Sugar and health effects
Researchers are still exploring the exact mechanisms by which different sugars, including fructose, affect the body. However, they have already found many negative health effects that are related to excessive sugar consumption:
Tooth decay increases with sugar consumption, and high-sugar diets are associated with a higher dental caries risk.
People who consume high amounts of sugary foods or drinks are more likely to be at risk of heart disease.
Weight gain (especially abdominal fat)
Increased sugar intake and consumption of added sugars in sugar-sweetened beverages have been linked to body weight gain.
Evidence shows that people who consume high amounts of sugary foods or drinks are more likely to be at risk of type-2 diabetes.
Fructose and health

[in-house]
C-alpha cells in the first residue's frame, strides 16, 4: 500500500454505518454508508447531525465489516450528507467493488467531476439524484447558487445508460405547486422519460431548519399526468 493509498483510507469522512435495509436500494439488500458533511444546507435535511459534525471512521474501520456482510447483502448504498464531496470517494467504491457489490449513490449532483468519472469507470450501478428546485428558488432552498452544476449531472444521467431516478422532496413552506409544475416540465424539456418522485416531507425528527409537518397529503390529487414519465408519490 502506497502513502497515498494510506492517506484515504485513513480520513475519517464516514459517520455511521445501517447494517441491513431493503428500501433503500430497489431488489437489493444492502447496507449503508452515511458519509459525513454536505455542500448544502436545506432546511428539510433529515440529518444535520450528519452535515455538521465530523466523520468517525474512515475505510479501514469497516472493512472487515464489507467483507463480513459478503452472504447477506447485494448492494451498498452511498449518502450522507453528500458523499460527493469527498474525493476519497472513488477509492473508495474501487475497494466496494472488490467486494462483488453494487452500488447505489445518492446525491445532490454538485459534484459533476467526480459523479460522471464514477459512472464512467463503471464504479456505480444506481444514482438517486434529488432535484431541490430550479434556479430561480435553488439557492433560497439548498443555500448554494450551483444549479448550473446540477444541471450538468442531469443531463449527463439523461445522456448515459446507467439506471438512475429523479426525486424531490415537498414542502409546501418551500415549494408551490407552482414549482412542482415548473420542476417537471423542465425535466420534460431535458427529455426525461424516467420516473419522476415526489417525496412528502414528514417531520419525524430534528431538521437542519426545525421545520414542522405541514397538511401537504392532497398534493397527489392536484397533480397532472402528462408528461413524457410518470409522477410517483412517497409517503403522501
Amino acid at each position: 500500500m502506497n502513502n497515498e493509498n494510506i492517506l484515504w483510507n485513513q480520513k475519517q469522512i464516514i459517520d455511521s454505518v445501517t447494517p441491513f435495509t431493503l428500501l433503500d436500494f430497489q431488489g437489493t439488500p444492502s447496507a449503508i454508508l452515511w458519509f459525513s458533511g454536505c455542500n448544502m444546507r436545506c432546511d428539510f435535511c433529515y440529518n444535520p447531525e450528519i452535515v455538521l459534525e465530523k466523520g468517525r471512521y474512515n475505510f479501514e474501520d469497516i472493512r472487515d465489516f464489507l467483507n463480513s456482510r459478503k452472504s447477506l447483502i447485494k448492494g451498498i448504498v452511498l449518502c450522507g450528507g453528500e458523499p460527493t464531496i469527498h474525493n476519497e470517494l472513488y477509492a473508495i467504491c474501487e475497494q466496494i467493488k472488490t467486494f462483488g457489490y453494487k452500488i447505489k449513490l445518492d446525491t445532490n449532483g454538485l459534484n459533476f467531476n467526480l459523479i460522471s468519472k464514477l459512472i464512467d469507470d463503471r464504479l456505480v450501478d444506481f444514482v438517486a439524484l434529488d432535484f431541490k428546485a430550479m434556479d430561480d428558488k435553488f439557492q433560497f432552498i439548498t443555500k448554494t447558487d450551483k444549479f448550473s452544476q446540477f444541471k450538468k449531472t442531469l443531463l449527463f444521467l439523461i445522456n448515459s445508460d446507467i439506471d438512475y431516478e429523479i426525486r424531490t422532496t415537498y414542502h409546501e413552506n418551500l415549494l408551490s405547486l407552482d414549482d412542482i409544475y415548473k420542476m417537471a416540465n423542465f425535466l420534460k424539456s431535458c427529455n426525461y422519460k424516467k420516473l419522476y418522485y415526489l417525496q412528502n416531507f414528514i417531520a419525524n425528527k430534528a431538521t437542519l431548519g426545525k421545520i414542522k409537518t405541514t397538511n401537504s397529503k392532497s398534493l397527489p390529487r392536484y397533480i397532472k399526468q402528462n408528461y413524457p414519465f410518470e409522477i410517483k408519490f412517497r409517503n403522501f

There are a number of scientific studies proposing that fructose may have particularly negative effects on health. Fructose makes up about half of the refined sugar we use and consume in sweetened foods and drinks each day. If very high doses of fructose are consumed (more than four times the WHO recommended level), fat can accumulate in the liver. This, and other mechanisms, could lead to a range of health conditions, including:
- Fat in the blood
- Increased blood pressure
- Fatty liver disease
- Insulin resistance